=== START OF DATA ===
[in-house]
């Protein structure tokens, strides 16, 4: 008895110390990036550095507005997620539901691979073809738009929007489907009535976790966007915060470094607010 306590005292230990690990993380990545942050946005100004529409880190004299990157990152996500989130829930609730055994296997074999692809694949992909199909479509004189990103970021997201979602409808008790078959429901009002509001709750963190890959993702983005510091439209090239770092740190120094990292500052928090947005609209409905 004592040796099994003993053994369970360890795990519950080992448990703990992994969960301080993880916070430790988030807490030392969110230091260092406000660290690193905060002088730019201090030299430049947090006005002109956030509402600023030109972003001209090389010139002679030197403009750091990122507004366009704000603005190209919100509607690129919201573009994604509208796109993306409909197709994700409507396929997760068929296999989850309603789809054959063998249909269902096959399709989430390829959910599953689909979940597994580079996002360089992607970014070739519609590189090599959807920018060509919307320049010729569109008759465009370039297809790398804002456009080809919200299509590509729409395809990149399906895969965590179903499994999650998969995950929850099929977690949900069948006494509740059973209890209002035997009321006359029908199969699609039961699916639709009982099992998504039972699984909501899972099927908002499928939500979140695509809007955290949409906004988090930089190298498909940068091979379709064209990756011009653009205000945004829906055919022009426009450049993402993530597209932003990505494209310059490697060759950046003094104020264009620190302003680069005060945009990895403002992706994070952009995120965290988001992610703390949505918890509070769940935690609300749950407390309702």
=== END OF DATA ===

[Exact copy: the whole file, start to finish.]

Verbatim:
[in-house]
């Protein structure tokens, strides 16, 4: 008895110390990036550095507005997620539901691979073809738009929007489907009535976790966007915060470094607010 306590005292230990690990993380990545942050946005100004529409880190004299990157990152996500989130829930609730055994296997074999692809694949992909199909479509004189990103970021997201979602409808008790078959429901009002509001709750963190890959993702983005510091439209090239770092740190120094990292500052928090947005609209409905 004592040796099994003993053994369970360890795990519950080992448990703990992994969960301080993880916070430790988030807490030392969110230091260092406000660290690193905060002088730019201090030299430049947090006005002109956030509402600023030109972003001209090389010139002679030197403009750091990122507004366009704000603005190209919100509607690129919201573009994604509208796109993306409909197709994700409507396929997760068929296999989850309603789809054959063998249909269902096959399709989430390829959910599953689909979940597994580079996002360089992607970014070739519609590189090599959807920018060509919307320049010729569109008759465009370039297809790398804002456009080809919200299509590509729409395809990149399906895969965590179903499994999650998969995950929850099929977690949900069948006494509740059973209890209002035997009321006359029908199969699609039961699916639709009982099992998504039972699984909501899972099927908002499928939500979140695509809007955290949409906004988090930089190298498909940068091979379709064209990756011009653009205000945004829906055919022009426009450049993402993530597209932003990505494209310059490697060759950046003094104020264009620190302003680069005060945009990895403002992706994070952009995120965290988001992610703390949505918890509070769940935690609300749950407390309702």